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Doctor of Philosophy




Dr. E. R. Gillies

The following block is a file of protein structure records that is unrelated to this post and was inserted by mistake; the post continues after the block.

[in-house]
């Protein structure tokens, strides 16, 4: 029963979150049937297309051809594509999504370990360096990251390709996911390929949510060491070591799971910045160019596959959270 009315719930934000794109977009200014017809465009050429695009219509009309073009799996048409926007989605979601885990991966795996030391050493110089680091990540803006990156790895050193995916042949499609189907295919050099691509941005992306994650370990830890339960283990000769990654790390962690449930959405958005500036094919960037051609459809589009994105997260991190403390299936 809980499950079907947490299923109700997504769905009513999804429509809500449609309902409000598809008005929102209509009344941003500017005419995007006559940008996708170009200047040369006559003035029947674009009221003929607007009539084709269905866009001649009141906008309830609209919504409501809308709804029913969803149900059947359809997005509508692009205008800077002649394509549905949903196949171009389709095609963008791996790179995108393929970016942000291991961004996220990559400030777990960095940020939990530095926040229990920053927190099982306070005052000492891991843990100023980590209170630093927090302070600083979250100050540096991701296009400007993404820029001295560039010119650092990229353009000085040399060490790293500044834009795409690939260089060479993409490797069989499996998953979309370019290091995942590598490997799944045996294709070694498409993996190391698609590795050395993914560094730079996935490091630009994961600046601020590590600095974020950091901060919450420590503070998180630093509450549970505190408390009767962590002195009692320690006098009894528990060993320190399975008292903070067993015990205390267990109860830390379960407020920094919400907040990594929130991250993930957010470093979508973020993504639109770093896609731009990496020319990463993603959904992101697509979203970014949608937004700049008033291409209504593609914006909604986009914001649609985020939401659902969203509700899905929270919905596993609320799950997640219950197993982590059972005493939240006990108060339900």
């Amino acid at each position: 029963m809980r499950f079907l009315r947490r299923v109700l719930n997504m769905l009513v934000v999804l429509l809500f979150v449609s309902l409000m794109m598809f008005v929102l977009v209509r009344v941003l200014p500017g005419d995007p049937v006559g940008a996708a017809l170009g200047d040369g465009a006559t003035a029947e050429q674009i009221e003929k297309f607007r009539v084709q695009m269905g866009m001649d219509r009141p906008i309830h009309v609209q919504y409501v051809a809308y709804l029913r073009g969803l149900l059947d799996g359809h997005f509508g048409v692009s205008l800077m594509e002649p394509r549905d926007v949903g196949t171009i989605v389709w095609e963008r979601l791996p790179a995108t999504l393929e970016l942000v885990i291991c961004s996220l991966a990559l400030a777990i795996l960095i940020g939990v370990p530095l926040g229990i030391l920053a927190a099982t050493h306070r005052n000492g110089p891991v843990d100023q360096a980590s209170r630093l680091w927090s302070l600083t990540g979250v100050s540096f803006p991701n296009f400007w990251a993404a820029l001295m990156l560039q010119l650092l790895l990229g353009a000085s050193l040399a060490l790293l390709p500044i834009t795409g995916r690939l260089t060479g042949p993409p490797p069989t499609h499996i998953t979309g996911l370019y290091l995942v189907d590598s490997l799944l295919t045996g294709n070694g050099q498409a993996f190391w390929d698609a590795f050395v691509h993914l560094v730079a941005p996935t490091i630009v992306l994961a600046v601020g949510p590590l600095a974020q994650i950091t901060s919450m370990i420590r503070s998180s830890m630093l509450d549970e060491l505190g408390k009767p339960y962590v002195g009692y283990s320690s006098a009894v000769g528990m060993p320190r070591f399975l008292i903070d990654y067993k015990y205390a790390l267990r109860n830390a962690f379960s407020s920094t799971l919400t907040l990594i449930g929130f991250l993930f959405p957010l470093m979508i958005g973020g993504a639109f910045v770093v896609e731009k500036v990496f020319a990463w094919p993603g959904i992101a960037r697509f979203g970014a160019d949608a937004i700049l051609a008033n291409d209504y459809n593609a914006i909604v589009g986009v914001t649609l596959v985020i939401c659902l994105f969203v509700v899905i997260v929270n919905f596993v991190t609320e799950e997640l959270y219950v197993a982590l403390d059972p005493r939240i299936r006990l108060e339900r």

Polyisobutylene (PIB) is a polymer well known for its desirable properties such as high chemical stability, impermeability to gases, and biocompatibility in certain applications. However in some applications it is limited by properties such as high hydrophobicity, lack of chemical functionalities, and the adsorption of proteins and organisms to its surface. Butyl rubber (IIR) is a copolymer of isobutylene (IB) with small percentages of isoprene (IP). Typically these IP units serve as sites for the covalent cross-linking of the IIR, in addition can serve as sites for further functionalization of IIR. These modifications can expand the potential applications of IIR. This thesis describes the development of different approaches to obtain both the attractive properties of the starting material in addition to new properties arising from its further modification. For example, antibacterial IIR surfaces were prepared using hyperthermal hydrogen induced cross-linking (HHIC) as a mean to covalently attach antibacterial polymers to the IIR surface. The antibacterial properties of the modified surfaces were investigated against Gram-positive and Gram-negative bacteria. In addition, using a synthetic method allowing for the clean modification of the double bonds of IIR and the grafting of poly(ethylene oxide) (PEO) chains along the polymer backbone, a library of linear PIB-PEO graft copolymers (lin-PIB-g-PEO) was successfully generated containing up to 83 wt% PEO content. The properties of the resulting graft copolymers were studied both on surfaces and in solution. These studies were further extended to generate arborescent PIB-PEO graft copolymers (arb-PIB-g-PEO) with the aim of comparing the effect of architectures on the properties of the PIB-PEO graft copolymers. Finally, a UV-cross-linkable IIR was synthesized by chemical modification of IIR backbones with cinnamate moieties. The physical and mechanical properties of the resulting UV-cured IIR polymers were studied.

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